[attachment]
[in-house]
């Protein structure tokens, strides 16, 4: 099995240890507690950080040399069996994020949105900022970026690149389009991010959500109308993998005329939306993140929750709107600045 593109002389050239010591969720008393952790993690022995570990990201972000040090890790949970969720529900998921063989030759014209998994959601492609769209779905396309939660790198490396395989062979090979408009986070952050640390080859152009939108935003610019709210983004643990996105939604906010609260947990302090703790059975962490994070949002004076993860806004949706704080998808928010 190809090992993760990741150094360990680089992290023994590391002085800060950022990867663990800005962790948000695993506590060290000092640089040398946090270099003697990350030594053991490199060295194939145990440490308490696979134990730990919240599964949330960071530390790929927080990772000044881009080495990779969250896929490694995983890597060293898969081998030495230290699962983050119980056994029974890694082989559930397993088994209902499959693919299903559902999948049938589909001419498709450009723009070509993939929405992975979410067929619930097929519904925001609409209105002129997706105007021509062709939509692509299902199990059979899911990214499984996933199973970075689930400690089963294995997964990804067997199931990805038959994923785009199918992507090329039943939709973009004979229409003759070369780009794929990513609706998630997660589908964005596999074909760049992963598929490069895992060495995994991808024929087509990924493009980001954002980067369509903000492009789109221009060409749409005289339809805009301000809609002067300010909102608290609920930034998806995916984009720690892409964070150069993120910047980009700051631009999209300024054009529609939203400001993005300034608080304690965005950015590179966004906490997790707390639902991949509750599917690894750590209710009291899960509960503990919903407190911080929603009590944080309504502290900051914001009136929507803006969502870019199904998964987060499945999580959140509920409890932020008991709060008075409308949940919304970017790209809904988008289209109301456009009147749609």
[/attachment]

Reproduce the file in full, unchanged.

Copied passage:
[in-house]
């Protein structure tokens, strides 16, 4: 099995240890507690950080040399069996994020949105900022970026690149389009991010959500109308993998005329939306993140929750709107600045 593109002389050239010591969720008393952790993690022995570990990201972000040090890790949970969720529900998921063989030759014209998994959601492609769209779905396309939660790198490396395989062979090979408009986070952050640390080859152009939108935003610019709210983004643990996105939604906010609260947990302090703790059975962490994070949002004076993860806004949706704080998808928010 190809090992993760990741150094360990680089992290023994590391002085800060950022990867663990800005962790948000695993506590060290000092640089040398946090270099003697990350030594053991490199060295194939145990440490308490696979134990730990919240599964949330960071530390790929927080990772000044881009080495990779969250896929490694995983890597060293898969081998030495230290699962983050119980056994029974890694082989559930397993088994209902499959693919299903559902999948049938589909001419498709450009723009070509993939929405992975979410067929619930097929519904925001609409209105002129997706105007021509062709939509692509299902199990059979899911990214499984996933199973970075689930400690089963294995997964990804067997199931990805038959994923785009199918992507090329039943939709973009004979229409003759070369780009794929990513609706998630997660589908964005596999074909760049992963598929490069895992060495995994991808024929087509990924493009980001954002980067369509903000492009789109221009060409749409005289339809805009301000809609002067300010909102608290609920930034998806995916984009720690892409964070150069993120910047980009700051631009999209300024054009529609939203400001993005300034608080304690965005950015590179966004906490997790707390639902991949509750599917690894750590209710009291899960509960503990919903407190911080929603009590944080309504502290900051914001009136929507803006969502870019199904998964987060499945999580959140509920409890932020008991709060008075409308949940919304970017790209809904988008289209109301456009009147749609």